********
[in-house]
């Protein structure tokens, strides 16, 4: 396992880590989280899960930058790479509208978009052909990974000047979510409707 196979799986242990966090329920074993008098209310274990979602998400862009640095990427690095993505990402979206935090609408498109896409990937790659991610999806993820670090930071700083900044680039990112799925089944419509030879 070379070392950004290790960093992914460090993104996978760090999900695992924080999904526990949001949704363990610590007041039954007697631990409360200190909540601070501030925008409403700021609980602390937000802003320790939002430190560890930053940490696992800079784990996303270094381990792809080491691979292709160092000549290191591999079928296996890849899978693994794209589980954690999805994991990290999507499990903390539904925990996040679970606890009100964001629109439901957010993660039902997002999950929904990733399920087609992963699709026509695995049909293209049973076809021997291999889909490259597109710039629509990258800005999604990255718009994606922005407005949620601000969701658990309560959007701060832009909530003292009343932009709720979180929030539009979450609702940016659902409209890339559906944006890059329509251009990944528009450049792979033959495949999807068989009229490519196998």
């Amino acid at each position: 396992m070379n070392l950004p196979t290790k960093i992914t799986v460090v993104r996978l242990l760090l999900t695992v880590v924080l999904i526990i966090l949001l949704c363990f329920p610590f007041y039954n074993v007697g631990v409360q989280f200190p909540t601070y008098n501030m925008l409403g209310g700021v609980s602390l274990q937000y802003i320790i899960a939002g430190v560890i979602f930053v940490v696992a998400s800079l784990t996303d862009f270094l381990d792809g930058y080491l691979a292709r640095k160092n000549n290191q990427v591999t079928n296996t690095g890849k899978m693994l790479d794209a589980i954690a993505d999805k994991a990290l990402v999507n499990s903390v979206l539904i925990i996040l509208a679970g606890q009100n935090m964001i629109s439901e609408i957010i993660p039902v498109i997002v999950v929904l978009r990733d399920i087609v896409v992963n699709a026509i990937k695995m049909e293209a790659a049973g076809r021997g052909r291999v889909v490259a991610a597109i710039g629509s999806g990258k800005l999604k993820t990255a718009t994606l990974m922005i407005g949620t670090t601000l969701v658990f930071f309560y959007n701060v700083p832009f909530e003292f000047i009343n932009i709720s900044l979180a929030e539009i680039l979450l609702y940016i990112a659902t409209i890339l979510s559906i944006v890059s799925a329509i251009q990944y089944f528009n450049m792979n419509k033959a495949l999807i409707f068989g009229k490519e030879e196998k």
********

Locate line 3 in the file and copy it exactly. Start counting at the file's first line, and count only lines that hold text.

């Amino acid at each position: 396992m070379n070392l950004p196979t290790k960093i992914t799986v460090v993104r996978l242990l760090l999900t695992v880590v924080l999904i526990i966090l949001l949704c363990f329920p610590f007041y039954n074993v007697g631990v409360q989280f200190p909540t601070y008098n501030m925008l409403g209310g700021v609980s602390l274990q937000y802003i320790i899960a939002g430190v560890i979602f930053v940490v696992a998400s800079l784990t996303d862009f270094l381990d792809g930058y080491l691979a292709r640095k160092n000549n290191q990427v591999t079928n296996t690095g890849k899978m693994l790479d794209a589980i954690a993505d999805k994991a990290l990402v999507n499990s903390v979206l539904i925990i996040l509208a679970g606890q009100n935090m964001i629109s439901e609408i957010i993660p039902v498109i997002v999950v929904l978009r990733d399920i087609v896409v992963n699709a026509i990937k695995m049909e293209a790659a049973g076809r021997g052909r291999v889909v490259a991610a597109i710039g629509s999806g990258k800005l999604k993820t990255a718009t994606l990974m922005i407005g949620t670090t601000l969701v658990f930071f309560y959007n701060v700083p832009f909530e003292f000047i009343n932009i709720s900044l979180a929030e539009i680039l979450l609702y940016i990112a659902t409209i890339l979510s559906i944006v890059s799925a329509i251009q990944y089944f528009n450049m792979n419509k033959a495949l999807i409707f068989g009229k490519e030879e196998k």